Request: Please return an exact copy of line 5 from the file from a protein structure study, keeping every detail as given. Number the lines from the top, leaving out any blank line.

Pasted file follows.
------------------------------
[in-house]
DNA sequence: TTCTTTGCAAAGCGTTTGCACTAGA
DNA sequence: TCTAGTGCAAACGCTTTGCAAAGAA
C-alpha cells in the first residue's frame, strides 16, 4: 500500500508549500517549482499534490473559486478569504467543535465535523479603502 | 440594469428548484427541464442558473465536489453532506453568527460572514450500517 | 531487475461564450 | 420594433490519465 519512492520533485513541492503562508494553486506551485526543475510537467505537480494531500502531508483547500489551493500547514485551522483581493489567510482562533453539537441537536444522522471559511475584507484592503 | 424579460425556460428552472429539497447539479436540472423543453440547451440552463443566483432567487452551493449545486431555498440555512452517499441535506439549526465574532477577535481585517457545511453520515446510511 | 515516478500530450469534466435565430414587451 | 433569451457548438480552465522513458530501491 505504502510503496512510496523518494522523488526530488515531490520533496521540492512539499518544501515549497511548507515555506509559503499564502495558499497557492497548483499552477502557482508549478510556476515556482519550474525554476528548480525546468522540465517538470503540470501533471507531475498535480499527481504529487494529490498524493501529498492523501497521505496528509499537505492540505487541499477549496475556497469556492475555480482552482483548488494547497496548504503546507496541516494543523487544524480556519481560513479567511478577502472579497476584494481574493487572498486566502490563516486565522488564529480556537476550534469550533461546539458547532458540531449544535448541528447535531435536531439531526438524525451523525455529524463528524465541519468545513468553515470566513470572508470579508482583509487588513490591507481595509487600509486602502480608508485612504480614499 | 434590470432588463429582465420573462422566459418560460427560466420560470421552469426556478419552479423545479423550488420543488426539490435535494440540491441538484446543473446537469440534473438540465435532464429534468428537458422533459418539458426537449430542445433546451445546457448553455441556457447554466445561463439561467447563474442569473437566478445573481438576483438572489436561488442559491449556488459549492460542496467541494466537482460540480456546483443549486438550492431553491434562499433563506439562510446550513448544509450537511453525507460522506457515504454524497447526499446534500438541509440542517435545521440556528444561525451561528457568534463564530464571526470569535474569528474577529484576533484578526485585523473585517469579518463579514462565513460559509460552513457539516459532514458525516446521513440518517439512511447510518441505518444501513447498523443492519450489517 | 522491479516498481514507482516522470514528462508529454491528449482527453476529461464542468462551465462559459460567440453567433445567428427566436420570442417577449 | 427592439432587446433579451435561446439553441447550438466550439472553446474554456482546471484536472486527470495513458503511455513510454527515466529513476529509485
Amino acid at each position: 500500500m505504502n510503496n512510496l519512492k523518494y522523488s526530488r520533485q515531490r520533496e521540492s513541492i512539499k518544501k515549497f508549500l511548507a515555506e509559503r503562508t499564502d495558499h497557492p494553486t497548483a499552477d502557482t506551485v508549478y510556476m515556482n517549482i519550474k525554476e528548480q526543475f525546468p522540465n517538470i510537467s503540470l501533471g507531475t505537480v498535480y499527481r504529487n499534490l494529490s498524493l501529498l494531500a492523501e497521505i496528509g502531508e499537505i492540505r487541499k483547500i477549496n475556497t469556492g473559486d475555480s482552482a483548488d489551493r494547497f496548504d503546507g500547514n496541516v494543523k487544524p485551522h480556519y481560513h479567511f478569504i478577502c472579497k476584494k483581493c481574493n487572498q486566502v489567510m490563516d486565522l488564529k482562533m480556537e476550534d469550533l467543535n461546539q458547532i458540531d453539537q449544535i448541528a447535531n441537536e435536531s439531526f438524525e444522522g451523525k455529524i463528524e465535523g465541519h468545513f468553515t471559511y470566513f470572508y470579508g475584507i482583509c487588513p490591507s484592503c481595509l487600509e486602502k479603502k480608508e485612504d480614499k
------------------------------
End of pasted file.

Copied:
Amino acid at each position: 500500500m505504502n510503496n512510496l519512492k523518494y522523488s526530488r520533485q515531490r520533496e521540492s513541492i512539499k518544501k515549497f508549500l511548507a515555506e509559503r503562508t499564502d495558499h497557492p494553486t497548483a499552477d502557482t506551485v508549478y510556476m515556482n517549482i519550474k525554476e528548480q526543475f525546468p522540465n517538470i510537467s503540470l501533471g507531475t505537480v498535480y499527481r504529487n499534490l494529490s498524493l501529498l494531500a492523501e497521505i496528509g502531508e499537505i492540505r487541499k483547500i477549496n475556497t469556492g473559486d475555480s482552482a483548488d489551493r494547497f496548504d503546507g500547514n496541516v494543523k487544524p485551522h480556519y481560513h479567511f478569504i478577502c472579497k476584494k483581493c481574493n487572498q486566502v489567510m490563516d486565522l488564529k482562533m480556537e476550534d469550533l467543535n461546539q458547532i458540531d453539537q449544535i448541528a447535531n441537536e435536531s439531526f438524525e444522522g451523525k455529524i463528524e465535523g465541519h468545513f468553515t471559511y470566513f470572508y470579508g475584507i482583509c487588513p490591507s484592503c481595509l487600509e486602502k479603502k480608508e485612504d480614499k